The Hawk Eye

Staff Editorial: Students’ voices should be heard on gun violence policies

School+resource+officer+Kevin+Stiles+stores+his+gun+in+his+duty+belt+while+at+the+school+on+Feb.+26.+
School resource officer Kevin Stiles stores his gun in his duty belt while at the school on Feb. 26.

School resource officer Kevin Stiles stores his gun in his duty belt while at the school on Feb. 26.

Photo by Aparnna Manoj

Photo by Aparnna Manoj

School resource officer Kevin Stiles stores his gun in his duty belt while at the school on Feb. 26.

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This year, there have already been several all-too-familiar examples of incidents with guns in schools, the Marjory Stoneman Douglas High School shooting in Parkland, Fl. being the most recent. Since then, families and students have come forward to protest against the rise in gun violence. Students are being directly affected by the gun violence, so their voice should have a louder say in government actions regarding gun control, rather than politicians and lawmakers shutting their voices down.

There have been 25 fatal school shootings since the mass shooting at Columbine, according to  USA Today. The majority of them have been followed by attempts to amend the gun control policies in place, in order to ensure safety. The mass shootings have affected students and families, so their protests to amend a right that is taking away their lives should be taken more into consideration. In the present day situation, students are most impacted by the lack of gun laws to ensure the safety they deserve, especially in schools.

When drastic events, like shootings, occur in society, they are often met with protests or riots. Because of the recent school shootings, some schools have decided to conduct the National School Walkout on March 14 and March for Our Lives on March 24. Such demonstrations haven’t been met with serious acknowledgement, and if they have, there have been repercussions for them. Curtis Rhodes, superintendent of Needville high school, has threatened the students with a 3-day suspension if they participate in the walk-out. Major protests like these are portraying the students’ opinions, and should be met with the proper acknowledgment from the government with active negotiation.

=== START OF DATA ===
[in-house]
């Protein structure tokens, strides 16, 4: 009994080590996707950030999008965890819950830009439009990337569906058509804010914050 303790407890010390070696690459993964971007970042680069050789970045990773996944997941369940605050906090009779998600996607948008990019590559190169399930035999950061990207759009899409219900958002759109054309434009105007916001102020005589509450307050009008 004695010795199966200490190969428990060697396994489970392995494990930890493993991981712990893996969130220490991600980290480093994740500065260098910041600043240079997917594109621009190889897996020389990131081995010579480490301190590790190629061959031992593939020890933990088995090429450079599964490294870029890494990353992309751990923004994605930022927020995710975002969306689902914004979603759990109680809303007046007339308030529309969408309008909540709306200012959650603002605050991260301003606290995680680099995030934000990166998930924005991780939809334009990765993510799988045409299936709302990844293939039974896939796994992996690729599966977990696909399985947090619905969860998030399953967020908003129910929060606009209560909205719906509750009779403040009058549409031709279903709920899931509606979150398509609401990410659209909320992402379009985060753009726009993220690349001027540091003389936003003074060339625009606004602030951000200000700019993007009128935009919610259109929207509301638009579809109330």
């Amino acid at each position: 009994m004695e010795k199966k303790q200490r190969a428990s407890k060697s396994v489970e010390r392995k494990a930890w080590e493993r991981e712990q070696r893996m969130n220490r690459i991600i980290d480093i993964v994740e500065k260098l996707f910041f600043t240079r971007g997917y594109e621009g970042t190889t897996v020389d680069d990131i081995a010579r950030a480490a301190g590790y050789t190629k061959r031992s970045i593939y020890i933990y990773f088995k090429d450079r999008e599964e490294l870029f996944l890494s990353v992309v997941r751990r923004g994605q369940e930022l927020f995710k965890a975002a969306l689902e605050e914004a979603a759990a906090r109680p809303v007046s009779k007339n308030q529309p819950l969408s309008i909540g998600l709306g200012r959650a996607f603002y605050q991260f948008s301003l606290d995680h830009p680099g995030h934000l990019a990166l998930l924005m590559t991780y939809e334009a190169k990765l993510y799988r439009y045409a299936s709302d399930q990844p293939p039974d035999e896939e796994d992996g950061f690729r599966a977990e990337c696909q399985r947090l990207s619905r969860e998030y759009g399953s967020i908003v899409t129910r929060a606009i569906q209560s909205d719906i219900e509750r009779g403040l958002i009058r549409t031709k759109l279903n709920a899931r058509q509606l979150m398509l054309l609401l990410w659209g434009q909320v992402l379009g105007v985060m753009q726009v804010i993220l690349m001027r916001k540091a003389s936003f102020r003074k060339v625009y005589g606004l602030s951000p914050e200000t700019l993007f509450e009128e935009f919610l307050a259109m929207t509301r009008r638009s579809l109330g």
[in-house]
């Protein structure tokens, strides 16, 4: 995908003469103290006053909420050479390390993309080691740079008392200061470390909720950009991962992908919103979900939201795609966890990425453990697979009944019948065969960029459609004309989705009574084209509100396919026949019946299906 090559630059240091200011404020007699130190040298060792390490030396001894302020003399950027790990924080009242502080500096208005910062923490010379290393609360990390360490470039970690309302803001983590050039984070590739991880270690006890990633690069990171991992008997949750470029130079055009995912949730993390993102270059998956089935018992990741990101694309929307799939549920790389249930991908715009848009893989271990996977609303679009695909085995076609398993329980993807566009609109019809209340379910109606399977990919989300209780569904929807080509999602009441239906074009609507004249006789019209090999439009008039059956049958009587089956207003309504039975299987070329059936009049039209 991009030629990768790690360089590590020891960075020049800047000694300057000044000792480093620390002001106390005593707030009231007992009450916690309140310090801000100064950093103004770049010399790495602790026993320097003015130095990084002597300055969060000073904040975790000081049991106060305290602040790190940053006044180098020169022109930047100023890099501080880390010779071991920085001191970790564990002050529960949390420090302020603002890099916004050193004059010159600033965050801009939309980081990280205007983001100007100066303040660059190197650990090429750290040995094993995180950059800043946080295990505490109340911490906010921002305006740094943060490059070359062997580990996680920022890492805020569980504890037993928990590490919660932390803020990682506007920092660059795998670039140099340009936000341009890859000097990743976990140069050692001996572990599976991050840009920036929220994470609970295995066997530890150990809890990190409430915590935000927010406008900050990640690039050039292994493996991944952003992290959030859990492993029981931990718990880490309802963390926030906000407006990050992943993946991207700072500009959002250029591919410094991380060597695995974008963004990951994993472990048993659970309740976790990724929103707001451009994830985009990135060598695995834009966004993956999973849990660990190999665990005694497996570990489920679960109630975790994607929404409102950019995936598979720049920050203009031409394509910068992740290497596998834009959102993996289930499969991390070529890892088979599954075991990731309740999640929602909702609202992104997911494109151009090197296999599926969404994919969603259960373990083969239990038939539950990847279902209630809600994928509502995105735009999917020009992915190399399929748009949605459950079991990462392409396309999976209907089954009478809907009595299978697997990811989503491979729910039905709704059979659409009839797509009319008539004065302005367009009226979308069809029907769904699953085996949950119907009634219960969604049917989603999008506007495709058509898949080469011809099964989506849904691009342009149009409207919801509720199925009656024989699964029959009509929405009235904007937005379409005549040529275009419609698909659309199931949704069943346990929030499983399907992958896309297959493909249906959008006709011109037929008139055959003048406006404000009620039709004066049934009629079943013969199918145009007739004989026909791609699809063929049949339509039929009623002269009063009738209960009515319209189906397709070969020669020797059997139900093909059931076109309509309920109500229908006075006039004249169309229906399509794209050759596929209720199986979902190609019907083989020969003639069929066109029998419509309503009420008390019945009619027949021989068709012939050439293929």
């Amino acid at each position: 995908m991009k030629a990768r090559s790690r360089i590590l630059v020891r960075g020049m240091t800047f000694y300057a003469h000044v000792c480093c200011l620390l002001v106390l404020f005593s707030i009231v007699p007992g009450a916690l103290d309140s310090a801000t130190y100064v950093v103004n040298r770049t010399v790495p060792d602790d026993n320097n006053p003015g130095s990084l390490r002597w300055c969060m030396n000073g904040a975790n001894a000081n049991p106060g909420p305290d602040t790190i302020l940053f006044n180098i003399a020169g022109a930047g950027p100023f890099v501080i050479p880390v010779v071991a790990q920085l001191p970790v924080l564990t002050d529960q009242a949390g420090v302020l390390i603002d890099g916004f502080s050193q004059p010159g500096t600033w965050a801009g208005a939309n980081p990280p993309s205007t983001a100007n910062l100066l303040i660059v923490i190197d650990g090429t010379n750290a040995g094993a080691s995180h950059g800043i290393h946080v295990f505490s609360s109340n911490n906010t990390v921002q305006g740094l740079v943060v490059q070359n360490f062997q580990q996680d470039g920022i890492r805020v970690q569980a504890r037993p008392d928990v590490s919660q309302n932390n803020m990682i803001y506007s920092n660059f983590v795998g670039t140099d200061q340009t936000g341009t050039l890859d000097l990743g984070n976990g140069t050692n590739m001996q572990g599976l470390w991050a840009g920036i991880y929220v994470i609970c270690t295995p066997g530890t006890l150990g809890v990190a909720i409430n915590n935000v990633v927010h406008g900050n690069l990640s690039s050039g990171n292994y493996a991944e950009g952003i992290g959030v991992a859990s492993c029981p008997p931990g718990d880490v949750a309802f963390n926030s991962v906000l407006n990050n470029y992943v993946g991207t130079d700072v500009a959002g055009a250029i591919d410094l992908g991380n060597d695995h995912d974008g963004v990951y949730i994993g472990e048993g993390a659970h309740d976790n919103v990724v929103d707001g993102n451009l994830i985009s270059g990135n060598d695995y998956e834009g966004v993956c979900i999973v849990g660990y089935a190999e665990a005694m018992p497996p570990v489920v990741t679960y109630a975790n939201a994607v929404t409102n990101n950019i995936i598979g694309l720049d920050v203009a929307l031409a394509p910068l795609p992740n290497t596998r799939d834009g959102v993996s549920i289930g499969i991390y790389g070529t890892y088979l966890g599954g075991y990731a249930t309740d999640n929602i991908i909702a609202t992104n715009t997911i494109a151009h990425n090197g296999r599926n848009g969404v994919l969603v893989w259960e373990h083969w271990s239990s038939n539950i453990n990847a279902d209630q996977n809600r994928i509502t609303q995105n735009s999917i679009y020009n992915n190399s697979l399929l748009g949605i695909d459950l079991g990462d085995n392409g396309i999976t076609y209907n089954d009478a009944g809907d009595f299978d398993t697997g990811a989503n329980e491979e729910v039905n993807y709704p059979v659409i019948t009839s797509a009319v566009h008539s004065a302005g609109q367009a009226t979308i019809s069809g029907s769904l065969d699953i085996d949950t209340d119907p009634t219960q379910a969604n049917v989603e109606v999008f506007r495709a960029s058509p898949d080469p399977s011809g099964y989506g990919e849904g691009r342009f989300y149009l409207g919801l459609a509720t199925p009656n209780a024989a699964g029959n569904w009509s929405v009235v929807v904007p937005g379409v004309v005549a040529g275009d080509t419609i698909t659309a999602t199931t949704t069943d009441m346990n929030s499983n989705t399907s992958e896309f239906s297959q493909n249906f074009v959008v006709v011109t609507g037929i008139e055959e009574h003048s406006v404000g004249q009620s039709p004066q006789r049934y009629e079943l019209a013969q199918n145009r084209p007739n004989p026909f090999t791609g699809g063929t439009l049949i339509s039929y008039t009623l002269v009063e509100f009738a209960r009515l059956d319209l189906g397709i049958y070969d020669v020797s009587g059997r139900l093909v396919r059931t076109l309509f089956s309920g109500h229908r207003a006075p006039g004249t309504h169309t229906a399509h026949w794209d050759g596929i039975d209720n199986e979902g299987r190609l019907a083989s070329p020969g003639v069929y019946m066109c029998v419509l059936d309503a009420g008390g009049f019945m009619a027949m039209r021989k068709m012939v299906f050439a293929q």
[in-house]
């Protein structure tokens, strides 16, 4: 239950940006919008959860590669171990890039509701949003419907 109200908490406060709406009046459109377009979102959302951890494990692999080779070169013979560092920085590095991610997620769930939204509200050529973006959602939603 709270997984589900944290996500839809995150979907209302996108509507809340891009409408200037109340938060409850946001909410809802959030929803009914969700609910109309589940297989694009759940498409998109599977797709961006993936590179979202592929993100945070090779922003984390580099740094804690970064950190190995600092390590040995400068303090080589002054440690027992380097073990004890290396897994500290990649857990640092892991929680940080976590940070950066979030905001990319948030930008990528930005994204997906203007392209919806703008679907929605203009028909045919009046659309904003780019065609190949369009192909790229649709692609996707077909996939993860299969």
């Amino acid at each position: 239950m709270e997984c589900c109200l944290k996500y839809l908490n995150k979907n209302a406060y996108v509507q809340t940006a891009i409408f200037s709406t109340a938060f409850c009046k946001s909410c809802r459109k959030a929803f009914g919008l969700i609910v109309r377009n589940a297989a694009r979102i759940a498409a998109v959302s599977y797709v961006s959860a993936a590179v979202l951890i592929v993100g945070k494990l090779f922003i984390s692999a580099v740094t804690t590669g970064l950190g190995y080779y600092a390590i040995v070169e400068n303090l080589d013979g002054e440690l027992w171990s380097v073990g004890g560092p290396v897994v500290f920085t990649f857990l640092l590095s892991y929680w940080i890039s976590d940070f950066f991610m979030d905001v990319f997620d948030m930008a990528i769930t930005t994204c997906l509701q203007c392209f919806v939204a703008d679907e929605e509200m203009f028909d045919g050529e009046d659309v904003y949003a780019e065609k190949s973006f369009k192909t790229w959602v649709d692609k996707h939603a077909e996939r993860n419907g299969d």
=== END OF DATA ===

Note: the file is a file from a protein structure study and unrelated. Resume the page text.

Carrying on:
To have any changes on this matter, the government has the ultimate say. Although, it is not rational to lower the voting age for teens to have a say in this matter, adults, especially 18-year-olds, can choose candidates that have better potential gun control policies. For this to happen, adults and the government should take the students’ protests more seriously. The new adults supporting this issue should register for voting soon to have a voice. This would secure  safety by bringing more attention and support to the changing gun control policies.

In order to promote safety in the community, the government should take students’ opinions and protests with the same consideration as they do with legal adults, because it’s the students’ lives at stake.

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